Preaching Hate on the Air: Father Coughlin and the Great Depression

Tianyi Wang, University of Copenhagen

The continuing fragmentation of the media and the emergence of non-mainstream media such as “alternative right” news sites and political talk radio blur the line between reliable information and misinformation, which could have important implications for democratic discourse in the “marketplace of ideas”. To what extent can non-mainstream media sway political outcomes and public sentiment? Do severe economic hardship and crises increase the attractiveness of non-mainstream media as a source of information? Does initial exposure to extreme media shape political attitudes even in the long run? I study these questions in the context of the US during the Great Depression and examine the case of Father Charles E. Coughlin, arguably one of the most controversial radio pundits in American history due to his open denunciation of the Roosevelt administration and his support for Nazism, anti-Semitism and isolationism in prewar America. I construct a new data set on Coughlin’s radio network and obtain plausibly exogenous variation in the exposure to Coughlin’s broadcast based on terrain and geographic features. I then study the causal effect of Coughlin’s broadcast on a range of political outcomes, including presidential election outcomes in the 1930s, public anti-Semitic sentiments captured by the Gallup Poll, and patriotism as proxied by WWII war bond sales and wartime volunteering activities. Finally, I examine the relationship between local economic conditions and Coughlin’s influence as well as his potential impacts in the long run. This study sheds light on how the exploitation of alternative media by individuals may sway political outcomes and public opinions.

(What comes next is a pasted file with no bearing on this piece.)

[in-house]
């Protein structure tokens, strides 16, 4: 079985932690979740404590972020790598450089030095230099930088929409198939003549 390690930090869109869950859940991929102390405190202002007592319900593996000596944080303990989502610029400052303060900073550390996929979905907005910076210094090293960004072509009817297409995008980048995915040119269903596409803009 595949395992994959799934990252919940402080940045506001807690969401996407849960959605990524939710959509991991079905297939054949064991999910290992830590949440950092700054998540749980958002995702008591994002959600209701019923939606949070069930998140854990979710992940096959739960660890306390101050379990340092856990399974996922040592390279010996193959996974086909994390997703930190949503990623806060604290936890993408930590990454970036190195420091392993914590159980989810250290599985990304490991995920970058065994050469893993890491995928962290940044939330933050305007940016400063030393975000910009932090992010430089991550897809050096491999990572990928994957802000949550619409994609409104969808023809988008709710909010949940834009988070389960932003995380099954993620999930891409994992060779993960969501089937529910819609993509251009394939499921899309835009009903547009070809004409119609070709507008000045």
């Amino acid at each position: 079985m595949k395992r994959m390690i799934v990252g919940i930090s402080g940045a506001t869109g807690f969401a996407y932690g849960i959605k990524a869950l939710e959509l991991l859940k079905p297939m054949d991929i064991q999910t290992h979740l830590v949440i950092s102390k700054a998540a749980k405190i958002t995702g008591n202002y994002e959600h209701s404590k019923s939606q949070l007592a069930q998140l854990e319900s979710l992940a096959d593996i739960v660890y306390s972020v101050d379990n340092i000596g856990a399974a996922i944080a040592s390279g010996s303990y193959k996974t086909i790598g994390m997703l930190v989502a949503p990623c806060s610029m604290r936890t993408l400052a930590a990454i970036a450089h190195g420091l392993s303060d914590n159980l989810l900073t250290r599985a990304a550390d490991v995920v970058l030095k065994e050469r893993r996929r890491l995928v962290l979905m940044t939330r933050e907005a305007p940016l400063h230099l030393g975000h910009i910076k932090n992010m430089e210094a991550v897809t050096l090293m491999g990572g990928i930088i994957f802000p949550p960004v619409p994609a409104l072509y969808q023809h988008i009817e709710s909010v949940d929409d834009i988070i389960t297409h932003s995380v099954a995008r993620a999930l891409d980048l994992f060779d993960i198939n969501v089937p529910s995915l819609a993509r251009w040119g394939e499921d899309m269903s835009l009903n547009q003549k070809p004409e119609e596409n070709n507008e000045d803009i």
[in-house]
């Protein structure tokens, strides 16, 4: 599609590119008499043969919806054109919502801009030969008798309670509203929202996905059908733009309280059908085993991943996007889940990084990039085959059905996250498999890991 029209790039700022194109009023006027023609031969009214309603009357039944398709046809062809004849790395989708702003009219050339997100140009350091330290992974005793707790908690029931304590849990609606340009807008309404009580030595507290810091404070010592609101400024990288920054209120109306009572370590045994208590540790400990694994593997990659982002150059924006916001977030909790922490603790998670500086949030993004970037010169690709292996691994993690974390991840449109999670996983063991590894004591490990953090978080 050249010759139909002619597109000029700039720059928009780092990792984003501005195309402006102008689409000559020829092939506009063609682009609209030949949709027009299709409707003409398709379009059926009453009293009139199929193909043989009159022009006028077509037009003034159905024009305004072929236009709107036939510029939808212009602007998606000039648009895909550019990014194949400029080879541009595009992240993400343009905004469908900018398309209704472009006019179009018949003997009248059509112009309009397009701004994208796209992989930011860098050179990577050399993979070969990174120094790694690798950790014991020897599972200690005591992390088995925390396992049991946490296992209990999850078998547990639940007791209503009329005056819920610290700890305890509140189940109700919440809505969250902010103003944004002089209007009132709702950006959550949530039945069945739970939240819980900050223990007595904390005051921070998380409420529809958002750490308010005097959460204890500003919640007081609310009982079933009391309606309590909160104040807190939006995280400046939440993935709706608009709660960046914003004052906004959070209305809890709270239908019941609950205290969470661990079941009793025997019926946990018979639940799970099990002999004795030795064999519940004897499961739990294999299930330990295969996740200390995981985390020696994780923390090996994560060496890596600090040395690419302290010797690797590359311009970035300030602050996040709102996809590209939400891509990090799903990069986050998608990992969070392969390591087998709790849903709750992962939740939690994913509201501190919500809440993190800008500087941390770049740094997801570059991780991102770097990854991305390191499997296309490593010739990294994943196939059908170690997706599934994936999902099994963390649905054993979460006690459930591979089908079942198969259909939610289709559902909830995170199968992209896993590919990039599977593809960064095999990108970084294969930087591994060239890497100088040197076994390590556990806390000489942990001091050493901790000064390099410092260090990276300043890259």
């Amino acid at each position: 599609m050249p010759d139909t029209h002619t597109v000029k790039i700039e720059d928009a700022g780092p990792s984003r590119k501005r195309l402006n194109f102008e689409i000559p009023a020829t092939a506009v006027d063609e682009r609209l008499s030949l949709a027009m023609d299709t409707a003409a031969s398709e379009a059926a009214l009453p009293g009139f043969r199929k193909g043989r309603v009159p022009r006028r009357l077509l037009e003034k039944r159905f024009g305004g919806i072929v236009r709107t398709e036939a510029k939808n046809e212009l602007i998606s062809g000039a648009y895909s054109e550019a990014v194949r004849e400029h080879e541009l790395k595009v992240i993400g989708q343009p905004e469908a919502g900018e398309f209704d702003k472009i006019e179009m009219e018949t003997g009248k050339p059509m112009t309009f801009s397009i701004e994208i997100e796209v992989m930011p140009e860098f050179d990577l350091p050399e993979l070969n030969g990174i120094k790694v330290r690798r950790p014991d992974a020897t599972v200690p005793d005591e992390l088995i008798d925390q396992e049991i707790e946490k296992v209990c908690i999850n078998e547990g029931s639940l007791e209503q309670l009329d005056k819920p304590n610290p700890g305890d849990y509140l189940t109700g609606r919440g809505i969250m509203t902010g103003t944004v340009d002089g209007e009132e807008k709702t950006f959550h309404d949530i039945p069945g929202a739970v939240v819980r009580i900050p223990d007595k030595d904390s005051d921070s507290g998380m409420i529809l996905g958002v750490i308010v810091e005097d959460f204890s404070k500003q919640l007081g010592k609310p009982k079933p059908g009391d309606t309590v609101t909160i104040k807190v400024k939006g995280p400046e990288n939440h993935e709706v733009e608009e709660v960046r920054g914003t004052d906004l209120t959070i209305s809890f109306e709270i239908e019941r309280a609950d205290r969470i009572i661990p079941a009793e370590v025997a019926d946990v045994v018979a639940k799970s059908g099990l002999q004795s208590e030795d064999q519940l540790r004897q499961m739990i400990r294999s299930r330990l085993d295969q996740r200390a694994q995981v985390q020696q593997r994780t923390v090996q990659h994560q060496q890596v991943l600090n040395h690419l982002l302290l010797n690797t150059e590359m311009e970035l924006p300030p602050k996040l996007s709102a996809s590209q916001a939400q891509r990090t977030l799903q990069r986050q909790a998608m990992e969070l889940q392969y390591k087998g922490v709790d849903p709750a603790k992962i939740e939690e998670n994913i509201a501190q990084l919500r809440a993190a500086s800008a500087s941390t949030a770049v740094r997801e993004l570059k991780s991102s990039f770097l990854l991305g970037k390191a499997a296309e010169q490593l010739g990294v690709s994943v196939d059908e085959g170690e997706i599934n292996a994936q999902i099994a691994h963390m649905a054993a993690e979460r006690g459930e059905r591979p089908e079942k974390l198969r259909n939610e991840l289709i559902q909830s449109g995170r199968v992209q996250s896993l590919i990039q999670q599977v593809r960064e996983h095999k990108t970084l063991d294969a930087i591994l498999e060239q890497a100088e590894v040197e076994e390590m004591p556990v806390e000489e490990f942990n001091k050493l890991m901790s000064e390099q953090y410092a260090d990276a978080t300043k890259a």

No extended abstract or paper available

 Presented in Session 43. Religion, Nationalism, and Populism